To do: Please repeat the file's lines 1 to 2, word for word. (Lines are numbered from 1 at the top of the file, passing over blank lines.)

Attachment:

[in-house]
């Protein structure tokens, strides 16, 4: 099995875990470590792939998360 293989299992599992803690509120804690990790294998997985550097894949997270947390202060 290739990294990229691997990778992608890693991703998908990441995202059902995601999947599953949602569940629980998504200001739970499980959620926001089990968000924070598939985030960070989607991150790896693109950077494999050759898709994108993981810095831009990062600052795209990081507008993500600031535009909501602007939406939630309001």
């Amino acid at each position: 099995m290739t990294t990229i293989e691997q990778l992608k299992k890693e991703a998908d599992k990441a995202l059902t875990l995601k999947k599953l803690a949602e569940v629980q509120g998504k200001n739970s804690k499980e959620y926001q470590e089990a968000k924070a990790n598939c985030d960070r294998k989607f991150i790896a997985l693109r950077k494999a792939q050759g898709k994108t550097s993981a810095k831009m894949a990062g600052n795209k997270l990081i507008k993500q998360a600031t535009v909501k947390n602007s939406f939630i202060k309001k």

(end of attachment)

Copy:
[in-house]
């Protein structure tokens, strides 16, 4: 099995875990470590792939998360 293989299992599992803690509120804690990790294998997985550097894949997270947390202060 290739990294990229691997990778992608890693991703998908990441995202059902995601999947599953949602569940629980998504200001739970499980959620926001089990968000924070598939985030960070989607991150790896693109950077494999050759898709994108993981810095831009990062600052795209990081507008993500600031535009909501602007939406939630309001």